The other day we looked at what happens when Christians choose to fight the culture war. Be careful, the culture may fight back. I saw this story and thought “That’s exactly the opposite of fighting the culture war.” See what you think.
The Sturgis Motorcycle Rally takes place each August near the small town (pop. < 7,000) of Sturgis, South Dakota. The very first “Black Hills Classic” held in 1938 featured 9 racers and a small audience. Today it one of the largest motorcycle rallies in the world and provides a significant source of income to the town. I ride a motorcycle but would stop short of calling myself a biker. On the one hand I’d like to go at least once, and of course ride the whole trip up (as opposed to driving a rig with my bike in a trailer, setting up camp somewhere and riding the last few miles). On the other hand, once you get to Sturgis there is really nothing going on but sin and debauchery. It is also known as the Devil’s Playground.
So the way to fight the culture war would be to set up booths, tents and signs on the major routes just outside of town and shout names, wave Bibles, tell bikers they were riding two wheels to Hell, and hope they pull over, find Jesus, then turn around and ride back home. But what if we saw the Devil’s Playground as a mission field? What if we offered the chance to win a new Harley Davidson motorcycle in exchange for listening to a 3 minute testimony? And what if the result was 513 people making professions of faith?
Enter the Dakota Baptist Convention. Please read this full story via Baptist Press. We can fight the culture war or we can share the Gospel and lead people to Jesus. The choice is ours.. the choice is yours to make.
Way back when in 2008 I posted Should Christians Fight the Culture War? Perhaps that’s a good place to start. This is an example of what happens when we do try to wrestle with flesh and blood rather than powers and principalities.
Video via CNN, no explicit language or images
In Warsaw, Ohio a strip club owner staged a protest outside of a local church during service on Sunday morning, complete with topless protesters carrying signs. Apparently New Beginnings Ministries has been protesting outside of the local strip club for years, taking pictures of customers license plates and calling the girls that work there things like tramps and whores. Church Pastor Bill Dunfee says it is the responsibility of the church to spread the Gospel, uplift the name of Jesus and confront evil. The confrontation of evil has resulted in a small crowd of strippers, employees and friends of the Foxhole Club to assembling a protest of their own. Be careful when you fight the culture war, the culture may just fight back. Continue reading →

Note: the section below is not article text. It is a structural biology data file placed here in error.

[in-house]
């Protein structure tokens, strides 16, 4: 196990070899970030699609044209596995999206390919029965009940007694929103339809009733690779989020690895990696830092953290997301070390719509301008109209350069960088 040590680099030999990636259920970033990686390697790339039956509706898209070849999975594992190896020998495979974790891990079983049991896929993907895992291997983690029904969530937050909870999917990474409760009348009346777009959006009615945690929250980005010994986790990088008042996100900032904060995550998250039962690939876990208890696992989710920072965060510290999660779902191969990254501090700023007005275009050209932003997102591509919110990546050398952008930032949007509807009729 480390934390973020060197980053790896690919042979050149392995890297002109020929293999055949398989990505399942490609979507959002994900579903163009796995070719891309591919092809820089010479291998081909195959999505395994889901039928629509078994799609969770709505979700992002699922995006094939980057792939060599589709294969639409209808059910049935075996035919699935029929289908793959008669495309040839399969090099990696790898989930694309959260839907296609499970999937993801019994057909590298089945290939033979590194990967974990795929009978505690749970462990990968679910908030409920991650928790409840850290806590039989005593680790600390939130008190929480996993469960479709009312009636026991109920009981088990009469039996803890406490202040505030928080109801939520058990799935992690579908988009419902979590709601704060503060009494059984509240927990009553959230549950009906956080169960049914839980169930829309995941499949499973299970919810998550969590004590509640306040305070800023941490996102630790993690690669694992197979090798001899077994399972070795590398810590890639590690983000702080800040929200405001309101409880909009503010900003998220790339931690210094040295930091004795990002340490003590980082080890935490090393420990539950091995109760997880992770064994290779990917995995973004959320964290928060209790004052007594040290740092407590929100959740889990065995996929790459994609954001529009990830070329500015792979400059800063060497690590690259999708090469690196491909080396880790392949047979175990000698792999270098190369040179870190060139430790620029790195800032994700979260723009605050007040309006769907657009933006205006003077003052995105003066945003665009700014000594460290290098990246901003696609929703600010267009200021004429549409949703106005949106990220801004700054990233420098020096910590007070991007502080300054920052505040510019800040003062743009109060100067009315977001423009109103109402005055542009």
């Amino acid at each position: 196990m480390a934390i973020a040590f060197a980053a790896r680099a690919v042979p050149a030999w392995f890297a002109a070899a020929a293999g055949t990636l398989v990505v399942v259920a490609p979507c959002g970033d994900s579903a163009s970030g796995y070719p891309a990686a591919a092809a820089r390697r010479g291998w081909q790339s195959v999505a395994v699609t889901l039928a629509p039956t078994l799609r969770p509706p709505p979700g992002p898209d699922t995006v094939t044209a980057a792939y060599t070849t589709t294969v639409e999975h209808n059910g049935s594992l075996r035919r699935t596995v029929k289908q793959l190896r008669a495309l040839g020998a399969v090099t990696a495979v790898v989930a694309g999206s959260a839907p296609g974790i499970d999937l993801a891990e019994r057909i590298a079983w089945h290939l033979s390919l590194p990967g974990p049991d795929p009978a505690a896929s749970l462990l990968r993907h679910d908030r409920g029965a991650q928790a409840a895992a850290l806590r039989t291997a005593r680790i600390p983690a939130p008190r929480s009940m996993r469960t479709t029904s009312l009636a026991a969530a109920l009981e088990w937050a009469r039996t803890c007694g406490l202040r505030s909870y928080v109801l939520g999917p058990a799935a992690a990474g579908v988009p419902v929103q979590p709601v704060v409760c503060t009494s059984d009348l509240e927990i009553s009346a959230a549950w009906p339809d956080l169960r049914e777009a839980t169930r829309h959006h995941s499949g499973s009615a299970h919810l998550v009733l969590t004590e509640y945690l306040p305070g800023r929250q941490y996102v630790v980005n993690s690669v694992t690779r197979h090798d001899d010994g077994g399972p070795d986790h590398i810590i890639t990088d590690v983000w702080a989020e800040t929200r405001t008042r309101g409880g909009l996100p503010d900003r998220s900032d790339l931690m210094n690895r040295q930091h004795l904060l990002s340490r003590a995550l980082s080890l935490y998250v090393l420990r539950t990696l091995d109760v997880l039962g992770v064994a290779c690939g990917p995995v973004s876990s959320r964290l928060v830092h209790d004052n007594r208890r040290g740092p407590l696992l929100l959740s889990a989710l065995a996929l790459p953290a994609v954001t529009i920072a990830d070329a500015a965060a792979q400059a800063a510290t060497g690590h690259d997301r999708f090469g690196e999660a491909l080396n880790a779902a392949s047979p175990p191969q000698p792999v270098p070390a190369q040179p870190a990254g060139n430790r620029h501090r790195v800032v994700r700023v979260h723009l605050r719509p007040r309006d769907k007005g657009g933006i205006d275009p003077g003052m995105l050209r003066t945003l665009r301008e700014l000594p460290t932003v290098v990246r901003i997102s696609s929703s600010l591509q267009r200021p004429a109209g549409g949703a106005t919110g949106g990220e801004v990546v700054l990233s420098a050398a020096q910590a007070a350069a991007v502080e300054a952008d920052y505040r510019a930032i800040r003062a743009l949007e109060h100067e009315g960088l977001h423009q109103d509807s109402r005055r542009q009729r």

As books were chosen to represent a New Testament of the Bible, conveying the biography of Jesus and the formation of the Christian Church, a few were chosen and many others passed over. The writings that were chosen by the early church leaders become Bible canon, but there are many gnostic Gospels and falsely ascribed (pseudepigraphal) epistles that still exist today. There is even some disagreement between Catholics, Protestants and Orthodox Christians about what is considered scripture.
Michael Patton, author of the Parchment & Pen Blog published by Creedo House, finds it interesting that while some Gospels with recognizable names, i.e. Gospel of Judas and the Gospel of Mary, were passed over we have four Gospels included in the Bible that are essentially anonymous. Each book is named for the person believed to be the author – namely Matthew, Mark, Luke and John – but none of the writers identify themselves as such. Patton further believes this anonymity adds to rather than detracts from the works credibility.
Please read 4 Gospels or 4 Forgeriesand see for yourself. I found the post engaging and his reasoning sound but you’re entitled to agree or disagree.
The Hebrew people were brought out of Egypt with a mighty hand in the Book of Exodus. God was calling them to himself; they would be his people and he would be their God. It was a covenant relationship not offered to any other people on the face of the earth. He made a dwelling place for himself among them and gave them his law. As people of faith living in the age of grace, we may think of the Law as a burden that is too great to bear. At the time it was gift, given only to God’s chosen people. Continue reading →